“Get those kids out of here, I came here for a bit of peace and quiet,” stormed one middle-aged woman, prompting Fellow Mummy with Little Boys to give her a piece of her mind. Things then escalated; Stroppy Woman stomped over to a telephone and threatened to call the supervisor and get us thrown out. No-one actually did come to forcibly remove us, although we noticed several attendants lingering nearby. But there were other kids there (OK, mainly well-behaved, quiet little girls but hey, you can't choose the gender) and surely you can’t kick children out of an art gallery for making a noise? As Fellow Friend with Little Boys points out, galleries are for everyone, unless you are Jean Paul Getty and have your own private collection...

And, frankly, in my view, most of the ‘art’ in Tate Modern is so utterly ridiculous that running around it shouting ‘DAH’ is surely the most appropriate response?

Saturday 7 June 2008

Creche and burn

The grass is long on the Common; the smell of suncream and icecream pervades the local playgrounds. The Yummy Mummies are displaying their pedicures in pretty sandals, and the rest of us have unearthed our flipflops. It must be summer.

Across Nappy Valley, families are busy discussing their holidays. Local cafes are abuzz with the same questions: which Mark Warner has the best childcare; which part of Cornwall is in vogue, and, should the summer be a washout like last year, which Centreparcs is easiest to drive to?

Nearly everyone I know round here has been to either Mark Warner or Centreparcs (it must get very dull for the local hairdressers). All of these people are insistent that, much as they were loathed to follow the crowd, it was actually ‘marvellous’ – tonnes for the kids to do, fantastic facilities and, most importantly, the opportunity for the children to be looked after by someone else.

Except for us. We have never done either. Nor do we frequent Cornish beaches or spend long weekends in country house hotels with crèches – other staples of Nappy Valley vacationing.

Instead, I think we are viewed as somewhat eccentric. Usually opting for a self-catering place somewhere in Europe, we then, to the incredulity of most other people with small children, embark on an epic drive down the French motorways with a car stuffed full of travel cots, buggies and other baby paraphernalia. (Luckily, one thing that can be said for the Littleboys is that they are little angels in the car).

Once there, we’ll usually combine lazing round the pool with a lot of furious driving about: involving not just sightseeing, but lengthy expeditions to all the local hypermarkets – well, you’ve got to suss out which one’s the best before you go home again - plus nail-biting, hairpin-bend drives in national parks that make the Littleboys throw up, or forays to find a particular blend of olive oil or a place we think we once stayed at in 1983. The Doctor cooks elaborate meals with the local produce, and, exhausted, we both drink too much wine once the Littleboys are in bed.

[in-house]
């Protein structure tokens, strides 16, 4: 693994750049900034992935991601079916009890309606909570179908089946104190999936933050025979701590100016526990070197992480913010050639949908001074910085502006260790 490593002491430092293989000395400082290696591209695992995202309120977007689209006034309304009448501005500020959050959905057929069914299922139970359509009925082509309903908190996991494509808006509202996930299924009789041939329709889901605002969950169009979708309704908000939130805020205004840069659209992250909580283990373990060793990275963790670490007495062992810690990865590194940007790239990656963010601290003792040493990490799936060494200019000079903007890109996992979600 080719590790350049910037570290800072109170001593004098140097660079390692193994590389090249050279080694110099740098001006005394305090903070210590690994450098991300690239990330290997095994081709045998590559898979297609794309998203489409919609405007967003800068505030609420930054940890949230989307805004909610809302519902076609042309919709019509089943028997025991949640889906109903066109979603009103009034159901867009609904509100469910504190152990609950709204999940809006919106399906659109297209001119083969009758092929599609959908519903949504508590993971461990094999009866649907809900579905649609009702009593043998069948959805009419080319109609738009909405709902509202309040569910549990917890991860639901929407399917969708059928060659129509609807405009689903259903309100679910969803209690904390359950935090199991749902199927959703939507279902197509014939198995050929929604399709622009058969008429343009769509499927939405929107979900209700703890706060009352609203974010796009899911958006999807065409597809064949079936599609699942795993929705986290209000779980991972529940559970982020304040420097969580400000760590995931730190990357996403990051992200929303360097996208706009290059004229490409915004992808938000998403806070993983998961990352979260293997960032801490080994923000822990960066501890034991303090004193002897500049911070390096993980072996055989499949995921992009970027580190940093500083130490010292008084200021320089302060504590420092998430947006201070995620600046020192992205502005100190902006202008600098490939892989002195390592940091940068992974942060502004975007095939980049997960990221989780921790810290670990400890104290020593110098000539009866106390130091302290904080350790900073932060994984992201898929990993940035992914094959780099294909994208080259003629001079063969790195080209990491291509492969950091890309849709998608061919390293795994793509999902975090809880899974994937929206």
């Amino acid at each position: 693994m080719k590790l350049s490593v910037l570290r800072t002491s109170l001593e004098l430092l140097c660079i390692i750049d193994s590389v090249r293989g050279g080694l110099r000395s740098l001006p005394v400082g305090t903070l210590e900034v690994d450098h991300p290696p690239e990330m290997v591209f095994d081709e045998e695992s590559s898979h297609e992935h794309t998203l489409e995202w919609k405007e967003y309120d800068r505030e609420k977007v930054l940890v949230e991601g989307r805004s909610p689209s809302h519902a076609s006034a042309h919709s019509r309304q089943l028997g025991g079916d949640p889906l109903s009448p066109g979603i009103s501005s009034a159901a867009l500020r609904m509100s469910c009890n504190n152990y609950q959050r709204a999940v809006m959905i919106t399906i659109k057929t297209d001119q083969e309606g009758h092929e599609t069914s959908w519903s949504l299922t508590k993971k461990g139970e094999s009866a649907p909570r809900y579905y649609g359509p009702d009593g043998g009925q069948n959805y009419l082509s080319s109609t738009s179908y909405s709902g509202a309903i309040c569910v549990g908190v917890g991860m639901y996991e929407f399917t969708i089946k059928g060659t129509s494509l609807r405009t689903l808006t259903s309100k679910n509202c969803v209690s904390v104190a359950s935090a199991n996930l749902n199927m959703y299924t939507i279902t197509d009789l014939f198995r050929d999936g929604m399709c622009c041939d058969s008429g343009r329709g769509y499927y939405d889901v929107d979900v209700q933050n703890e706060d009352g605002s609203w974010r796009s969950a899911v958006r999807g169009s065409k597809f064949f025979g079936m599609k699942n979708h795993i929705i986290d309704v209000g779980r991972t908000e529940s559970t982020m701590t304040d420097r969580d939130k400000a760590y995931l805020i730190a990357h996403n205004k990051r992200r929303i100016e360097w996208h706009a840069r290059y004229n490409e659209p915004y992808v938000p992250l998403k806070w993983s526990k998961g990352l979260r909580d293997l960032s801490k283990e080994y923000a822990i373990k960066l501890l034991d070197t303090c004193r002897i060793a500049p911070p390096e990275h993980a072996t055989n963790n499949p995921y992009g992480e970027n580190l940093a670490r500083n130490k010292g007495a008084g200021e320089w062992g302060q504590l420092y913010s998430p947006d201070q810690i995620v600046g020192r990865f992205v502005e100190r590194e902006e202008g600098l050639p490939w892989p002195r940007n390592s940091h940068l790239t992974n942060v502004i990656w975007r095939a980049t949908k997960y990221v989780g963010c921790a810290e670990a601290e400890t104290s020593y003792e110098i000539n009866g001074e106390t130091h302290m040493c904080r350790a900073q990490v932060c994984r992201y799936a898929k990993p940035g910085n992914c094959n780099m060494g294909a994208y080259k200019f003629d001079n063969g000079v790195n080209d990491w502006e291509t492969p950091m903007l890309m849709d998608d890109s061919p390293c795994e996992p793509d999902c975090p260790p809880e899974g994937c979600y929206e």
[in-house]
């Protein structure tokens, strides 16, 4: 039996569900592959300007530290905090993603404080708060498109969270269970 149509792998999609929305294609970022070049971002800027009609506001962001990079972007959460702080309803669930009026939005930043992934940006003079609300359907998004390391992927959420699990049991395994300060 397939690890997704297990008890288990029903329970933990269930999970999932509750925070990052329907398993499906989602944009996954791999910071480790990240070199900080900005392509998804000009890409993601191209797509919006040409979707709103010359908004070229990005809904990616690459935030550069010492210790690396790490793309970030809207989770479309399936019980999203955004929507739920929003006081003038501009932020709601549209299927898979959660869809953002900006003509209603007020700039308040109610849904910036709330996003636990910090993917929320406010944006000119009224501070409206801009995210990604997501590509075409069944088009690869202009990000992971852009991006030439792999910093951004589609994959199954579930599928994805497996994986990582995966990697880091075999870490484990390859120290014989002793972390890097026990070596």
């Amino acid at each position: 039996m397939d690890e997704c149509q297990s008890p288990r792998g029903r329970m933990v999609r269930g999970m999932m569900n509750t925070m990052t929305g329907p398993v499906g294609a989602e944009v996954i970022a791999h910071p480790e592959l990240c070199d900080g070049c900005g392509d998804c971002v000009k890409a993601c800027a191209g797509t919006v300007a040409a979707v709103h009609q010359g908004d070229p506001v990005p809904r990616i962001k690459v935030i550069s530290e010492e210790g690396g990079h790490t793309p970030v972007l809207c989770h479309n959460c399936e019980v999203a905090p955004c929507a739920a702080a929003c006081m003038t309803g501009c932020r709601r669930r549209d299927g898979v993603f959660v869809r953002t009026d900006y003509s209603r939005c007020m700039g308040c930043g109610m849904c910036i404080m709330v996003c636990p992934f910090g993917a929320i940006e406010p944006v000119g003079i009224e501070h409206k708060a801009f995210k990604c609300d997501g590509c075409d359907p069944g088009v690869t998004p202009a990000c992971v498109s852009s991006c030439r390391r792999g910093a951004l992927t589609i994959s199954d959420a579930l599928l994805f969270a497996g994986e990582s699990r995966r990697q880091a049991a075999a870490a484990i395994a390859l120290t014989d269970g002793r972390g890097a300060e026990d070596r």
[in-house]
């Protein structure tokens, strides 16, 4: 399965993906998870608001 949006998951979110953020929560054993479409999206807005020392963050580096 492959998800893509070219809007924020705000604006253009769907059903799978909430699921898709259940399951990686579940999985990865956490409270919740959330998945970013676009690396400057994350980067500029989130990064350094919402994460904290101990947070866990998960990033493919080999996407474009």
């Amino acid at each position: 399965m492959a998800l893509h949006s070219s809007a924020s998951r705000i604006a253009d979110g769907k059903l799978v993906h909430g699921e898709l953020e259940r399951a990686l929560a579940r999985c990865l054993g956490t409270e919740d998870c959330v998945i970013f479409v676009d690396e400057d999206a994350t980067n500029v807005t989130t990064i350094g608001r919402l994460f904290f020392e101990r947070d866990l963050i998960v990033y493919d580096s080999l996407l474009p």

The Doctor in particular is scathing of resort-style holidays. Why would we want to go somewhere stuffed full of other middle class couples - basically, Nappy Valley on the Med? Middle-class Butlins, with bland, international food and no opportunity to go out and see anything – that’s his verdict (having spent his formative years on French campsites).

I have a slightly different view, having been raised in the Far East and holidayed at some five star, inclusive-type resorts as a child. I love our holidays, and I feel guilty about dragging the Littleboys half away across Europe only to dump them at a creche. And yes, what is the point of going to another country to find the same old crowd but with better weather?

But at the same time I do secretly hanker after a game of tennis, a massage and a break from endless childcare, (ie, every day spent longing for that couple of hours after lunch when they are asleep and I can read my novel.)

So I venture to suggest that this year, we might try a Mark Warner. Just for a week. A look of horror comes across the Doctor’s face. And then, to my utter surprise, he says ‘maybe’. (Well, permits me to look at the website, anyway).

But can I really bring myself to do it? And if we allow ourselves to go on one of these holidays, will there be no going back?